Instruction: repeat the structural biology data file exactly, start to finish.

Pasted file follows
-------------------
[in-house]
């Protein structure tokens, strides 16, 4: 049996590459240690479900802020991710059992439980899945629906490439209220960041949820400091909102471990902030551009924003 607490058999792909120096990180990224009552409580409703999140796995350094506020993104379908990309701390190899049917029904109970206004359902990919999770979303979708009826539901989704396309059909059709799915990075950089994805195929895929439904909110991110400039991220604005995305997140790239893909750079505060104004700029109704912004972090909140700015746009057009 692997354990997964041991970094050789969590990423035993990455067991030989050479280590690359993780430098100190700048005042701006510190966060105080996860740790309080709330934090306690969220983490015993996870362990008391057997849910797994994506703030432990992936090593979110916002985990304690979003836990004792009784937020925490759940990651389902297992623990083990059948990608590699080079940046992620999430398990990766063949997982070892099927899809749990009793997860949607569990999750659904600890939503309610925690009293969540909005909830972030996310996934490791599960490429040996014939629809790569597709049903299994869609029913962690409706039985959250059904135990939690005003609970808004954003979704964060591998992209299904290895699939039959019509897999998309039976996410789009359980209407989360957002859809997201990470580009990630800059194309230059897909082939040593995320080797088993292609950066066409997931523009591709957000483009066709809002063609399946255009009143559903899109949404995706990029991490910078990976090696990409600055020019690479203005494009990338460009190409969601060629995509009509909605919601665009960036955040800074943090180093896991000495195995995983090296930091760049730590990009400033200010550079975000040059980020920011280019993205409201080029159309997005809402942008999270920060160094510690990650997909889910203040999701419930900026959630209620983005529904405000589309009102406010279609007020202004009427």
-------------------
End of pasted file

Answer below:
[in-house]
């Protein structure tokens, strides 16, 4: 049996590459240690479900802020991710059992439980899945629906490439209220960041949820400091909102471990902030551009924003 607490058999792909120096990180990224009552409580409703999140796995350094506020993104379908990309701390190899049917029904109970206004359902990919999770979303979708009826539901989704396309059909059709799915990075950089994805195929895929439904909110991110400039991220604005995305997140790239893909750079505060104004700029109704912004972090909140700015746009057009 692997354990997964041991970094050789969590990423035993990455067991030989050479280590690359993780430098100190700048005042701006510190966060105080996860740790309080709330934090306690969220983490015993996870362990008391057997849910797994994506703030432990992936090593979110916002985990304690979003836990004792009784937020925490759940990651389902297992623990083990059948990608590699080079940046992620999430398990990766063949997982070892099927899809749990009793997860949607569990999750659904600890939503309610925690009293969540909005909830972030996310996934490791599960490429040996014939629809790569597709049903299994869609029913962690409706039985959250059904135990939690005003609970808004954003979704964060591998992209299904290895699939039959019509897999998309039976996410789009359980209407989360957002859809997201990470580009990630800059194309230059897909082939040593995320080797088993292609950066066409997931523009591709957000483009066709809002063609399946255009009143559903899109949404995706990029991490910078990976090696990409600055020019690479203005494009990338460009190409969601060629995509009509909605919601665009960036955040800074943090180093896991000495195995995983090296930091760049730590990009400033200010550079975000040059980020920011280019993205409201080029159309997005809402942008999270920060160094510690990650997909889910203040999701419930900026959630209620983005529904405000589309009102406010279609007020202004009427």